Other known BuNos:
49509 (transfer from VPB-136 2/22/45)
4 Ventura's of VPB-131 departed Kodiak, bound for Adak via Otter Point. After refueling at Otter Point, all planes took off for Adak, but were forced to turn back due to the weather.
33375, Lt (jg) George R. Warnock, dragged the starboard wing in landing due to the high gusty cross-winds and rain which partially obscured the landing strip, resulting in damage which will necessitate the replacement of starboard wing and extensive minor repairs. There were no injuries to personnel.
From 11/13/44: Under operational order from FAW4 Commander, Ventura planes are prohibited to carry bombs due to excessive weight and the close gasoline margin, making it impossible to proceed to alternate field if Attu and Shemya are closed in. PV's were limited to MG's and rockets.
As of 11/30, four Ventura's of VPB-136, and seven of VPB-131 were equipped with eight rocket launchers each.
None of VPB-136 crews had rocket training, and only six crews of VPB-131 had. All the planes had 8 rocket launchers installed, and the training began at the range in the island in Chichagof Harbor, Attu (dry runs). By 12/15 the construction of live rocket range on Agattu has been accomplished. The shipment of sub calibre rockets was expected by 1/1/45, and rocket missions were to be set up shortly after they arrive.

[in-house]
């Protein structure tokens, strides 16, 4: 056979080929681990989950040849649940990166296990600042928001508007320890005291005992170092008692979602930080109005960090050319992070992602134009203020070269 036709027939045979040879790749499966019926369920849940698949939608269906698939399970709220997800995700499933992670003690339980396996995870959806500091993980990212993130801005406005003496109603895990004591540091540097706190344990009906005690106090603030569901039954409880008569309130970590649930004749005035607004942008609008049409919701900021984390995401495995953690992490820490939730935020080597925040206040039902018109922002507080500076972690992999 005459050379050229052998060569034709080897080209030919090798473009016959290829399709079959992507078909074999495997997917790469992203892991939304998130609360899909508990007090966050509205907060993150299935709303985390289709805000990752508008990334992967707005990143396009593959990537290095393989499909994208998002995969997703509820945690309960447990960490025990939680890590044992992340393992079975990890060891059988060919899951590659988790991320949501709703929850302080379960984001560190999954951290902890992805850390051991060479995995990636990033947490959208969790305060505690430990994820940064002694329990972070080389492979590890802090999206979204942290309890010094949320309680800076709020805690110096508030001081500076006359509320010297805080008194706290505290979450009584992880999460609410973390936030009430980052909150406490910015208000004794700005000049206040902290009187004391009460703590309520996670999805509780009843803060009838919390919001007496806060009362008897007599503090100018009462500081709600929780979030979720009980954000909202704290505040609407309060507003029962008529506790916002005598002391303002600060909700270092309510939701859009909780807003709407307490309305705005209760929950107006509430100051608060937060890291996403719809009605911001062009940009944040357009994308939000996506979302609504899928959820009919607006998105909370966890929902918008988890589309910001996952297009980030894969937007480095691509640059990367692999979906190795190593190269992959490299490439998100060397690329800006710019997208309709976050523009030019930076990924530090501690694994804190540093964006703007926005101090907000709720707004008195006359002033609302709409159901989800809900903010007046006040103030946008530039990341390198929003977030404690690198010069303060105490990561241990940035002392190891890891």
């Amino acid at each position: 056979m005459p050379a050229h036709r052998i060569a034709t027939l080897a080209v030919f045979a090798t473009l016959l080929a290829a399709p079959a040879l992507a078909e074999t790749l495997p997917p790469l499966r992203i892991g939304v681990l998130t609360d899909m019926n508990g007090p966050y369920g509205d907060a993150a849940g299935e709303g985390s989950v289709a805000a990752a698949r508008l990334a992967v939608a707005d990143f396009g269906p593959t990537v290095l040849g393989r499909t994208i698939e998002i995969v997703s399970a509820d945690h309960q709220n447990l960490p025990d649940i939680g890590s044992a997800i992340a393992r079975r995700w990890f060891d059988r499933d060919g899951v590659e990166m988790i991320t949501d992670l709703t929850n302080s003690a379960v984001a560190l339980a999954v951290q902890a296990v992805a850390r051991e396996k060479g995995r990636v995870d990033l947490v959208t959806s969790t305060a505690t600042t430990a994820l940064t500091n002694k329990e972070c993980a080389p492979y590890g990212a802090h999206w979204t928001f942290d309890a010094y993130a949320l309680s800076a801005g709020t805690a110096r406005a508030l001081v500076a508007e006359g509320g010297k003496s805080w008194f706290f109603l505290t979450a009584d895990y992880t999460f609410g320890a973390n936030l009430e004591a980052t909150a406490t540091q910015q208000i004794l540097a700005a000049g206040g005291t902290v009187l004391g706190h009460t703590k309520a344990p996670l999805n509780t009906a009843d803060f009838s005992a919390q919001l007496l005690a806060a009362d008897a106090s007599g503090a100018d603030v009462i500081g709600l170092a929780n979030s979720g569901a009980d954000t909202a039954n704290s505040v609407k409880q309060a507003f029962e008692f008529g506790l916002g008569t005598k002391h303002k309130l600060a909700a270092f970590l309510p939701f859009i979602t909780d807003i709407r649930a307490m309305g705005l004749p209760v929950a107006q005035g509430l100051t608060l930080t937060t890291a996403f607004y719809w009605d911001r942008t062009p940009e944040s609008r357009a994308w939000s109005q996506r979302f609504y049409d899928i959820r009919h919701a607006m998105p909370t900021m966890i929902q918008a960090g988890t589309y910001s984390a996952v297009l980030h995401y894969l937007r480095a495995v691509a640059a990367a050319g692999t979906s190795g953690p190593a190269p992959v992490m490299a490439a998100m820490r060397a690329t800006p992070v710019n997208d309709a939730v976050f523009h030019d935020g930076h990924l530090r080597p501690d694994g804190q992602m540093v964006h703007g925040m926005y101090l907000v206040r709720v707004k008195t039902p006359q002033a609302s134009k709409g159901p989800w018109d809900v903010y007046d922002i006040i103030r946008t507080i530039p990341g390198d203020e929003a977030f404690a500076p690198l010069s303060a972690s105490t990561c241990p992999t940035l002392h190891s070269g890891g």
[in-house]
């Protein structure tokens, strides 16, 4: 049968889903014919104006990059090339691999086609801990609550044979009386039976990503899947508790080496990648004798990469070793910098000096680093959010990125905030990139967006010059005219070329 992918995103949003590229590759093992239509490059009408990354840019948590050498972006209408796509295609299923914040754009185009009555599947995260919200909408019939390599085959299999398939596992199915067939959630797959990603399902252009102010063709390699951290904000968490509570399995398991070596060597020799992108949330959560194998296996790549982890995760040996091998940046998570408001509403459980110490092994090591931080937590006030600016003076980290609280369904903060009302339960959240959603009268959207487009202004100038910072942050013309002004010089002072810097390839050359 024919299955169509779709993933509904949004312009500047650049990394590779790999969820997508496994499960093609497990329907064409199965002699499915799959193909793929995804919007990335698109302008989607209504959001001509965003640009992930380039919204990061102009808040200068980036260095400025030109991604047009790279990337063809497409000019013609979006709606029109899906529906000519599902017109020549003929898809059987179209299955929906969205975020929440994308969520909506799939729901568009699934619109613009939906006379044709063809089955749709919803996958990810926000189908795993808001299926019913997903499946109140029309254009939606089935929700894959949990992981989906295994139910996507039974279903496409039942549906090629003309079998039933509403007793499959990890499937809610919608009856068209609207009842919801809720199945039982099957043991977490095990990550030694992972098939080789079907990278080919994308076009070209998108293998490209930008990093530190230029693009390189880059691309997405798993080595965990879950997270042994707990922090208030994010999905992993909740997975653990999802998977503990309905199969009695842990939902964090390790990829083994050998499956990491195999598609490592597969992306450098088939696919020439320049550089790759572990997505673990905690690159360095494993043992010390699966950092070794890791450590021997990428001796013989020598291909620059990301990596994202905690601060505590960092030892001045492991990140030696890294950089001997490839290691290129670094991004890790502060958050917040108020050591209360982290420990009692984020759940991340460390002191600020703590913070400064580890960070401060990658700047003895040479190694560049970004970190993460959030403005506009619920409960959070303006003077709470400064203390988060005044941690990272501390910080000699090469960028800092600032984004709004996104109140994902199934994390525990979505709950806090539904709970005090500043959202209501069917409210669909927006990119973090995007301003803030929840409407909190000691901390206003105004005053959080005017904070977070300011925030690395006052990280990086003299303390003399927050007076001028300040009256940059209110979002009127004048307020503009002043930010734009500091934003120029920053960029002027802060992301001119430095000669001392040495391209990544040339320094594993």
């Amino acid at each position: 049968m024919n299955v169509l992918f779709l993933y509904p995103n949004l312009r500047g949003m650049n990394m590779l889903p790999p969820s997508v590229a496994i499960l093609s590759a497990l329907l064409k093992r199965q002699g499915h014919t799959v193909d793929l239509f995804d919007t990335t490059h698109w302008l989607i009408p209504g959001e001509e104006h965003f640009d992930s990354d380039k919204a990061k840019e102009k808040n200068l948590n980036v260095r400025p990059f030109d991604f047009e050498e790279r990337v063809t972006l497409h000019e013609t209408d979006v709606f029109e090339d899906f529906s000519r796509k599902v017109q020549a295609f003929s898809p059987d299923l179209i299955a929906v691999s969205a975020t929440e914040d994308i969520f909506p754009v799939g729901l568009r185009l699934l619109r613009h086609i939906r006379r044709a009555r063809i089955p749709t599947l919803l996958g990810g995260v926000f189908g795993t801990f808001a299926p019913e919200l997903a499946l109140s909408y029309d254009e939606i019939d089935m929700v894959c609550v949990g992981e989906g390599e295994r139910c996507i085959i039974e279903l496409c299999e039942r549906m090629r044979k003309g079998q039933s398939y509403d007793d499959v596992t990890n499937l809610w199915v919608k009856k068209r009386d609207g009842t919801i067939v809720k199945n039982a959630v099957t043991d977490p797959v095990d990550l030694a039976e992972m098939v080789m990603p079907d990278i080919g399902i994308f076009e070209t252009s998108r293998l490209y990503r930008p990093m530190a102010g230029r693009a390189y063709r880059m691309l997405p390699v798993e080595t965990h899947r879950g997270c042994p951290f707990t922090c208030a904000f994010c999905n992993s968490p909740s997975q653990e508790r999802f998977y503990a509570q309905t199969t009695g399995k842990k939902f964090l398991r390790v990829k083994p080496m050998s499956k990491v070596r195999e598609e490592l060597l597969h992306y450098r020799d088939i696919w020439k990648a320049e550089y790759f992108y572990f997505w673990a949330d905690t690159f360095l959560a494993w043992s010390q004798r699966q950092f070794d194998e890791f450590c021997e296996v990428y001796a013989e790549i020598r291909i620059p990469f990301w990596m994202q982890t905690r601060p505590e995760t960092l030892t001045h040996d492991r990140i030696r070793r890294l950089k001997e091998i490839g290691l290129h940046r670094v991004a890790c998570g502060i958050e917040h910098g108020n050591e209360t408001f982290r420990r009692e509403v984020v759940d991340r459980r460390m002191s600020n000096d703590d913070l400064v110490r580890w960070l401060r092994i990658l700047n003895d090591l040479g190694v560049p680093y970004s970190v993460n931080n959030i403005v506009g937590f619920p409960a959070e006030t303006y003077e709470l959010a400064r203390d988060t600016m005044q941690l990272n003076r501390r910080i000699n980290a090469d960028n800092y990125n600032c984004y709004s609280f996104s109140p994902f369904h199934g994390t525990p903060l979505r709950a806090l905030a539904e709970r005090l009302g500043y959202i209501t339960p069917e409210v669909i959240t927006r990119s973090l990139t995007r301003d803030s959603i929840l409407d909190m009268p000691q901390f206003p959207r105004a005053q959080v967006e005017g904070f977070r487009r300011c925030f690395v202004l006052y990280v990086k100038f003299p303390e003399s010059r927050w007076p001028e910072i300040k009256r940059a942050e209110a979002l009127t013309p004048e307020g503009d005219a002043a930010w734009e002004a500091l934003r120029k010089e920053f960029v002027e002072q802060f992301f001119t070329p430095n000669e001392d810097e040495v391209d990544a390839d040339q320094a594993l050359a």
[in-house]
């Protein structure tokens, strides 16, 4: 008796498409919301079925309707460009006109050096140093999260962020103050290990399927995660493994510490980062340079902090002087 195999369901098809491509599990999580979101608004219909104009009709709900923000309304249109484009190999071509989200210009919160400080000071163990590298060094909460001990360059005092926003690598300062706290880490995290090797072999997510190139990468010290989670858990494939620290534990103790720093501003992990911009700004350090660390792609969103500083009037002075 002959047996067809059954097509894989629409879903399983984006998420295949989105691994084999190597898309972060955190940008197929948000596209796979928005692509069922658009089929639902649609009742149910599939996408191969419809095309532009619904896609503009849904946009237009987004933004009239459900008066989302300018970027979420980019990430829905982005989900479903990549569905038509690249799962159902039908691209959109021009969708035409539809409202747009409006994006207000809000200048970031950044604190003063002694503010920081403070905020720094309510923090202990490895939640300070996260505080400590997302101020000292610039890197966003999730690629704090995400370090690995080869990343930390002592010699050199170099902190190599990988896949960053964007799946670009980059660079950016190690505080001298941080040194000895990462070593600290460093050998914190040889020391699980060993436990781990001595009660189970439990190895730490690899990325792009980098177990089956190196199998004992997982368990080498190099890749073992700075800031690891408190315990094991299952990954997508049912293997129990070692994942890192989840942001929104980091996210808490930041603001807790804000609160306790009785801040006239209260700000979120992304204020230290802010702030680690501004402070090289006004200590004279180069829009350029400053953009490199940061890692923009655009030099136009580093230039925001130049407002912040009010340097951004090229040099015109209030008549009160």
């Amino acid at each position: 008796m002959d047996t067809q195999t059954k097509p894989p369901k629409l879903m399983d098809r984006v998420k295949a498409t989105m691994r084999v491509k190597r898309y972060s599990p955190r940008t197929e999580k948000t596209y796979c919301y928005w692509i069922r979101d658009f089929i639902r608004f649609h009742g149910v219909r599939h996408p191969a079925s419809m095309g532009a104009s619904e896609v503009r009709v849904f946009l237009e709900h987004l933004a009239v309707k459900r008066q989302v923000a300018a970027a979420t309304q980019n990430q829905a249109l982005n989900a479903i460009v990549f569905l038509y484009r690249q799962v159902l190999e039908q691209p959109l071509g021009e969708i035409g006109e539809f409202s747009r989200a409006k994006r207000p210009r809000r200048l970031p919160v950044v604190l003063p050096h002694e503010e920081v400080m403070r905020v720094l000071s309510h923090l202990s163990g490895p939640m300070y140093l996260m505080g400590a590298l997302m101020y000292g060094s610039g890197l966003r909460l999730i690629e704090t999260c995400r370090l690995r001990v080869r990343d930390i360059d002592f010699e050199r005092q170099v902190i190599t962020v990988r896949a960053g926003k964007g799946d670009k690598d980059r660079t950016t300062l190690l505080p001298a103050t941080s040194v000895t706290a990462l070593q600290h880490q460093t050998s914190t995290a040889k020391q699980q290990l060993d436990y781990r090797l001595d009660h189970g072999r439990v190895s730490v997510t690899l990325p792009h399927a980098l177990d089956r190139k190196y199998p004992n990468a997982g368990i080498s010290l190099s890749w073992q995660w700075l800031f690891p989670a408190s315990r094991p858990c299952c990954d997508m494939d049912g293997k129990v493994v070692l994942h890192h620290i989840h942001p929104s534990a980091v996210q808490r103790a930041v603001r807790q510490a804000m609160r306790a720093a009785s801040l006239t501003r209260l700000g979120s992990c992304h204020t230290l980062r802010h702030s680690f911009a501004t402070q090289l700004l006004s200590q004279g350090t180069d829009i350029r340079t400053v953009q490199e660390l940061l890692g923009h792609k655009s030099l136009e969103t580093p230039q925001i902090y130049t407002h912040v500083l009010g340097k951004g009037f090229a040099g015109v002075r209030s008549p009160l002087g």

From December- searches and offensive sweeps, along with VPB-136
From 1/5 to 1/24/45- intensive rocket practice at the western tip of Agattu with
S.C.A.R. (Sub-Calibre Aviation Rockets), A.R. (Aviation Rockets): speed was too slow and too inconsistent, accurate firing from recommended 1000 yards is impossible. Range was decreased, aiming was done by the bow gun tracers.
H.V.A.R., High Velocity Aviation Rockets- OK
2/16/45, rocket mission
2/22/45 49509 transferred from VPB-136
4/7/45 49648/89 (James E. Patton) while on landing approach to Casco field, was caught in turbulent wind, went into spin, and hit the water 1/4 mile off the runway. Operational search flight. All hands lost, despite immediate rescue effort.
Lt. (Jg) Shelton, Kenneth A., Ens. Shellenberger, Dale V., Seifert, George R. AMM3c, Wanta, Joseph Hubert ARM3c, Knaws, Charles L. AOM1c.